Canine dental health is perhaps something you have not previously considered or had to worry about before. However, just like their human family members, their teeth and gums require additional care and medical support as dogs age. Some dog breeds are more predisposed to dental health issues than others, and certain medical conditions that a dog experiences earlier on in their lives can impact their teeth when they become elderly.
The good news is that you can take care of your senior dog’s teeth and gums and make a few minor adjustments to their diet to greatly improve their quality of life.
Does your dog have gum disease?
Many dogs live out their lives without ever having a single dental issue; other dogs are constantly in need of dental care. As with humans, dogs can experience a build-up of plaque and tartar on their teeth, leading to cavities, gum disease, and other medical complications.
There are many different gum disease symptoms that a trained veterinarian will be able to check for you. Some of the symptoms are bad breath, bleeding or swollen gums, decreased appetite and weight loss, only chewing on one side of the mouth, continually dropping food while eating, and a yellowish crust on the teeth, among other symptoms. If your dog is showing any of these symptoms, you should ask your regular vet to do a dental check on your dog and see any other underlying health issues at play.
Regular dental care
One of the best things you can do to maintain your dog’s long-term dental health is regularly taking your dog to the vet. A registered Australian vet such as Greencross Vets will help you identify and solve any dental issues before they get worse. Greencross Vets will also be able to provide a comprehensive array of health checks and treatments for your senior dog so that they can be healthy, safe, and comfortable for as long as possible.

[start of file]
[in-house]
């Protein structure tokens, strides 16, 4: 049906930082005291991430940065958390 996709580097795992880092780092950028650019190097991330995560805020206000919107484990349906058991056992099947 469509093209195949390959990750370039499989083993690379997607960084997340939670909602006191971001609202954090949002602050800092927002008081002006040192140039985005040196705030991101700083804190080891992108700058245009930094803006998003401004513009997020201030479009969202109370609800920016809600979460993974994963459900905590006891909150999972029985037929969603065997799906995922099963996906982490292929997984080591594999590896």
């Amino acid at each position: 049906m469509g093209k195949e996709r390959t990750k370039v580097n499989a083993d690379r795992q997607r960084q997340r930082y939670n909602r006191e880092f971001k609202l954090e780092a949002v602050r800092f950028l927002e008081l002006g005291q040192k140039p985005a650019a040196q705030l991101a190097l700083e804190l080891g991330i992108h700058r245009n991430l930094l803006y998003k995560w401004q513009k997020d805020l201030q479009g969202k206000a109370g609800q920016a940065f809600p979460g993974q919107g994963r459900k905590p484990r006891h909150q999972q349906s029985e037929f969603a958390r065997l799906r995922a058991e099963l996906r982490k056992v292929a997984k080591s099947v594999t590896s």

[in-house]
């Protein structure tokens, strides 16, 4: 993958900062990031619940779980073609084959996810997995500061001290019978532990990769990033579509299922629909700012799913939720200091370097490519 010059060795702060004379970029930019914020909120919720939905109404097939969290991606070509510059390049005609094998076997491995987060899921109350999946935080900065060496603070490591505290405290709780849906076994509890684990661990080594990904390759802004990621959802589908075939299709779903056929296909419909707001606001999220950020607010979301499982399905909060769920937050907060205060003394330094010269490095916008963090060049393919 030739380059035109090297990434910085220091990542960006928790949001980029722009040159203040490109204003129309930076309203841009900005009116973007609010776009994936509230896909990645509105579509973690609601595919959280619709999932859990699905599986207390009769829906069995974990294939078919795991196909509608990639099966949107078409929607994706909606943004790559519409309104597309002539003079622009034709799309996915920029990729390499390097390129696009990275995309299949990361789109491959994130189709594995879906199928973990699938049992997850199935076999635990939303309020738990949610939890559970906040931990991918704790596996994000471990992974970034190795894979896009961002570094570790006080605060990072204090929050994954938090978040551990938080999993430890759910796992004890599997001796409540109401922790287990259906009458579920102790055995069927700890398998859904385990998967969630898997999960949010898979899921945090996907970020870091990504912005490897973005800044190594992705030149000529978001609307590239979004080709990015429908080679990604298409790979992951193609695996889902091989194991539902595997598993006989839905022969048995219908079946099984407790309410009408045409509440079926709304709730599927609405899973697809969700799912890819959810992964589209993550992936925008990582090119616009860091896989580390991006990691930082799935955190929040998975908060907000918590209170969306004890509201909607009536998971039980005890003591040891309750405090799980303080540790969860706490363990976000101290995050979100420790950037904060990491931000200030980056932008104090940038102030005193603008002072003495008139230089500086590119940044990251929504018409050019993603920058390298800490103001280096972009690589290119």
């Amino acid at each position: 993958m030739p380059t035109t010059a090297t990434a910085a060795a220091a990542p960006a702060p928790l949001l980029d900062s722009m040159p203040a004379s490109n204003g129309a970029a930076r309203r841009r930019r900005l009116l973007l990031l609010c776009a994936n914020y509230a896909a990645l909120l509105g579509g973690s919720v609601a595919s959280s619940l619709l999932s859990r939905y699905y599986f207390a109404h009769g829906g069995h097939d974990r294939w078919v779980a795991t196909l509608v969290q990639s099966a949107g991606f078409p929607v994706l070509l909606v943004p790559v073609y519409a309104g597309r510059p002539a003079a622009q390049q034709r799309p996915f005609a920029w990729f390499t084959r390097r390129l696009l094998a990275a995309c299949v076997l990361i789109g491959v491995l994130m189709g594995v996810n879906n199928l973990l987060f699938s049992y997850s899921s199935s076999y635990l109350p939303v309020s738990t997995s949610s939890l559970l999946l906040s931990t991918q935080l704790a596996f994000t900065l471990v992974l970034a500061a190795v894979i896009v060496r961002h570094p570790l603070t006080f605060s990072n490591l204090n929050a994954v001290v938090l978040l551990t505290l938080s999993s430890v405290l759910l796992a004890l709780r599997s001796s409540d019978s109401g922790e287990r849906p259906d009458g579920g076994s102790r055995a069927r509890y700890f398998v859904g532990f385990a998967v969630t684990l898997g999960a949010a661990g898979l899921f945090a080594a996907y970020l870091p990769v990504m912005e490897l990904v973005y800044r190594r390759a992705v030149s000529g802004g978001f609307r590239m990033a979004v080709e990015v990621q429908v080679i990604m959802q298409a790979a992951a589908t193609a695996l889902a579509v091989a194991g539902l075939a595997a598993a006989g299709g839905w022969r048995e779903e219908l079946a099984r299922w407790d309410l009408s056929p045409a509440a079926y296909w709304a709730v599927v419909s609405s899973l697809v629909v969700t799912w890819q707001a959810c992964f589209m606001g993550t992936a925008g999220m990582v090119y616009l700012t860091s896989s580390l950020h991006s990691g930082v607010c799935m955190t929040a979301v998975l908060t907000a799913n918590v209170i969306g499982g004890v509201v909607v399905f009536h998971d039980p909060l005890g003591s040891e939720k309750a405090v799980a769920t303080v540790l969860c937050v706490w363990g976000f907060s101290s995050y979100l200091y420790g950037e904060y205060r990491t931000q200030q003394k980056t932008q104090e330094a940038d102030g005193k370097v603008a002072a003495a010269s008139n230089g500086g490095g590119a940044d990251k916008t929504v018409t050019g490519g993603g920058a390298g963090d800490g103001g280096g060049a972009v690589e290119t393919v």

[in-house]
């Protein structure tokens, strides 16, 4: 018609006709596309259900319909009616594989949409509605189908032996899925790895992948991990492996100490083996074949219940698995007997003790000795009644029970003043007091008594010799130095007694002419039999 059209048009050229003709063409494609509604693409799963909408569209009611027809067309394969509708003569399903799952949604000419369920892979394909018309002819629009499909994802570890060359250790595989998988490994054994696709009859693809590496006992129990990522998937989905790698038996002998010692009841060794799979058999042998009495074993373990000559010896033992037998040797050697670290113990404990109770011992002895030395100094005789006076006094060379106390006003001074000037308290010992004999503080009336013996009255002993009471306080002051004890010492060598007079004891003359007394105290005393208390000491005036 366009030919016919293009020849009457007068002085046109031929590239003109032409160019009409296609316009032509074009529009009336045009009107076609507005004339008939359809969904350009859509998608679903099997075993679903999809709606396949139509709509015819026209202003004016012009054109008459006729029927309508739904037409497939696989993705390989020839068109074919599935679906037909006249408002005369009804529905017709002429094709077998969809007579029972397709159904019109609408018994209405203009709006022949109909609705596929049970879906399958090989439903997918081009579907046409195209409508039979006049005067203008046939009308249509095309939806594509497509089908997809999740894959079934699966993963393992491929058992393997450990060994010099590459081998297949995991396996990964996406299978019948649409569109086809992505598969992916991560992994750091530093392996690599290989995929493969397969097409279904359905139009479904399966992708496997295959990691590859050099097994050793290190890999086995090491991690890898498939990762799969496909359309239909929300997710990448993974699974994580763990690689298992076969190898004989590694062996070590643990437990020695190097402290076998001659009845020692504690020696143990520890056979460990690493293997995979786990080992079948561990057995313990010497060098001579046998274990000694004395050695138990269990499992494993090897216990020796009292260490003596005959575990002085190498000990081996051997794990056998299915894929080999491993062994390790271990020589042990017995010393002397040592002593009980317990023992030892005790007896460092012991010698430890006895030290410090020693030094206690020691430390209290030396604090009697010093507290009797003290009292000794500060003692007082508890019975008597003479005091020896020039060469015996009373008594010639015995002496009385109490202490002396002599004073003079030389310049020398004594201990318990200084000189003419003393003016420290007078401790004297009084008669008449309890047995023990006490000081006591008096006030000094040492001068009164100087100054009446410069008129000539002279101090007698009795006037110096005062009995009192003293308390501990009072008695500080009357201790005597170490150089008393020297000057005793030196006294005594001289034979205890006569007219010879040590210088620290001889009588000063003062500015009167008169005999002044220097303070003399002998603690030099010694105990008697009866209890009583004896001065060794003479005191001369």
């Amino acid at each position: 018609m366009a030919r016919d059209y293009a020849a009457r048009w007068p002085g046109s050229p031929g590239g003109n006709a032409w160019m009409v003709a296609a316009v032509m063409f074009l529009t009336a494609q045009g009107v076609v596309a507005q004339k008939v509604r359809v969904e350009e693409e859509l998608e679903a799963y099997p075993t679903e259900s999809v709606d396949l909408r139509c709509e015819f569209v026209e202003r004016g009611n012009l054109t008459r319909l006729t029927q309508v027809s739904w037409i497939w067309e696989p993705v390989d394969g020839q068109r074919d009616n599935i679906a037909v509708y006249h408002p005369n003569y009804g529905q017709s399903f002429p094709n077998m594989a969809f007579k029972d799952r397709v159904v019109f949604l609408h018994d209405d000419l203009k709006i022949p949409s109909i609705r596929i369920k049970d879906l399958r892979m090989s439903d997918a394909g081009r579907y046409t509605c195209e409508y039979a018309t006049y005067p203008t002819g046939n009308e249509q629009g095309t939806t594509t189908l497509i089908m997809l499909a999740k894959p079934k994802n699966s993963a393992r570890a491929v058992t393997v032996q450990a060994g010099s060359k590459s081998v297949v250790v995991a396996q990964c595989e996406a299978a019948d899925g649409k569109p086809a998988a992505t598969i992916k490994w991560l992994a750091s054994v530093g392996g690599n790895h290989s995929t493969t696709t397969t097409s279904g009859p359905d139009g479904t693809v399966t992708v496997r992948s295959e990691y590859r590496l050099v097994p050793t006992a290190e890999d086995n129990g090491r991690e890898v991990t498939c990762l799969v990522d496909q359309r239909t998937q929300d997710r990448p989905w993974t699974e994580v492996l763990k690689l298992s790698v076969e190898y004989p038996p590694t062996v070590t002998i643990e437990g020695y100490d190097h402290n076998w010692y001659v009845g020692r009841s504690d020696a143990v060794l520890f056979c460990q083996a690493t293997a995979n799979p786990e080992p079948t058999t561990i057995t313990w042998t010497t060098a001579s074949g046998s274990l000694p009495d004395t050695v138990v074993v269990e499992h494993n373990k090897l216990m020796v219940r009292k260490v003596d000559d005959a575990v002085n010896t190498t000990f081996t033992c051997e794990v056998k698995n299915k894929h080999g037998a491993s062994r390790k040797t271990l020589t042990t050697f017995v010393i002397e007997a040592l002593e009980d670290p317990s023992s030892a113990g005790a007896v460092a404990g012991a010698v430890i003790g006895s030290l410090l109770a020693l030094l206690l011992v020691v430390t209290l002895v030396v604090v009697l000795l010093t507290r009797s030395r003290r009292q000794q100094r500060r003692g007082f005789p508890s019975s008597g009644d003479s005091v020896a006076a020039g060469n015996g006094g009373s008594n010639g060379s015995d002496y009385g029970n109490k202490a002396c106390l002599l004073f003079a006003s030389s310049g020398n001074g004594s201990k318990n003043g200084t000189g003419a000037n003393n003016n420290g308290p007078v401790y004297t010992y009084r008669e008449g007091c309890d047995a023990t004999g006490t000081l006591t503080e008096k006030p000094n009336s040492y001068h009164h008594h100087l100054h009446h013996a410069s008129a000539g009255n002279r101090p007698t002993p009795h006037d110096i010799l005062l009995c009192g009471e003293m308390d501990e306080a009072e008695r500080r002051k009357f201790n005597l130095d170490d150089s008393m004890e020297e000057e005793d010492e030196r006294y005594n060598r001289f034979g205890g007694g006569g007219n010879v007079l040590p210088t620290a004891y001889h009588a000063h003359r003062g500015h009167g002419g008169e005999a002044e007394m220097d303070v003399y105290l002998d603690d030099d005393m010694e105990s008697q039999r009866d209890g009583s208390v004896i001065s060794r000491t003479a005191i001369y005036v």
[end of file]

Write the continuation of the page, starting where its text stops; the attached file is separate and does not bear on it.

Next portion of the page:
What you can do to boost your dog’s dental health
If your dog has gum disease or another dental health issue, your vet will be able to prescribe treatments or give your dog a procedure to solve the problem. However, you can also take several steps at home to increase your dog’s dental health, no matter how old the dog.
Although it may seem strange at first, making a regular practice of brushing your dog’s teeth will help them to manage plaque and tartar levels. Many dogs do not enjoy teeth brushing, but if you can turn it into a routine and reward them afterward, they will likely change their minds fairly quickly. You can also do a quick audit of your dog’s diet – diets that are well-balanced and meat-based tend to be best for canine dental health and limit unwanted oral bacteria.